This creates a visual dialectic that expresses both the bond between Frank and Sam (the editing joins the two threads together) and the way they are necessarily growing apart (as they occupy different visual spaces), capturing the myriad of emotions at this narrative juncture. There is love, a family bond and the desire for things to stay the same; but there are also new bonds being formed, new love and a new path, and the necessity of change (learning to ride a bike as a metaphor for moving on is perhaps heavy-handed, but the film earns it). The music is both a bridge for Frank and Sam (a powerful source of their bond) and an elegy for their old lives, and the memory of their wife/mother (we later learn that the music Frank is writing is for a new song, “Everything Must Go,” which will be central to the third act). This is pretty much the only cinematic idea the movie has, but it’s a good one, and I will readily admit that my eyes began welling up during this scene. It is the emotional peak of the whole film.

Rose (Lane) and Sam (Clemons) in Hearts Beat Loud.

Hearts Beat Loud explores emotions in simple, gentle ways. There are no violent outbursts or big dramatic moments (no actors screaming for awards season consideration). Things change, and characters watch them change, and sometimes they try to stop things from changing, even if they know they can’t. Hearts Beat Loud is about letting go, but that doesn’t mean it’s a sad film. There is impermanence but there is also beauty. As things change, there are opportunities: new people, new relationships, and new memories. By writing music, the characters are forging memories into something more permanent, codifying their feelings into song and transforming the totality of their experiences and being into art. Through music, there is catharsis; and, finally, the film becomes a celebration of life and love.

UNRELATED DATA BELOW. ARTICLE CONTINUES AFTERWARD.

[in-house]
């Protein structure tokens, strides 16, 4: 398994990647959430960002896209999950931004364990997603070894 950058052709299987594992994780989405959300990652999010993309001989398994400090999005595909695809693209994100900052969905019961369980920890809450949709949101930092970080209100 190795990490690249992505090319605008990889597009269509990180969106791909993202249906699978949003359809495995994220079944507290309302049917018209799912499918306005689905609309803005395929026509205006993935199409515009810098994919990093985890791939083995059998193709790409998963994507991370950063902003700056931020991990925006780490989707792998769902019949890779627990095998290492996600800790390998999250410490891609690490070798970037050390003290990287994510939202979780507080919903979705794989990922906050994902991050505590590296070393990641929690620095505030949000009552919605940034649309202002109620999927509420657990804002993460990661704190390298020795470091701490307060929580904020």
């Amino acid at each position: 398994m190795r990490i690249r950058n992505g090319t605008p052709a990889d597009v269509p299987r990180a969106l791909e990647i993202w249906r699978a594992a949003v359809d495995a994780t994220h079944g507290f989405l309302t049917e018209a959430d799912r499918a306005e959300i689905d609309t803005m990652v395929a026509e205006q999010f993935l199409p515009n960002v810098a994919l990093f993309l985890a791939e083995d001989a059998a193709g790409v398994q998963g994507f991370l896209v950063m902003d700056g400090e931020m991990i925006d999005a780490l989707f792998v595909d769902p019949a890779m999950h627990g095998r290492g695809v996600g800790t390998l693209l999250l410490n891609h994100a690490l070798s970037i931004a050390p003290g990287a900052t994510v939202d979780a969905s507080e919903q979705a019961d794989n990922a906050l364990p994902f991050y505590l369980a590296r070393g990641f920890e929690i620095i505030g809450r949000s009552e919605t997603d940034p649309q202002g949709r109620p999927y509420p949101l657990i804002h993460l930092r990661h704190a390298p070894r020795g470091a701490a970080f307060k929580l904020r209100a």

Hearts Beat Loud is uneven, overall, but it still works. The film’s ending is clumsy, a little haphazard and emotionally flat in the way it suddenly jumps around through time and locations (also, I’m as big an Animal Collective fan as they come, but I cringed all the way through that extended Merriweather Post Pavilion reference). But the emotional journey hits a lot of good notes, and the wistful tone is largely successful. Hearts Beat Loud bears witness to impermanence and change and honors heartbreak as well as joy. And it’s not every day that a story like this comes tumbling out of the American movie system with a main character who is not only a woman, but a black woman, and a gay black woman at that. Hearts Beat Loud is a simple film, gentle and quiet; and true to form, it’s quietly radical and progressive, too.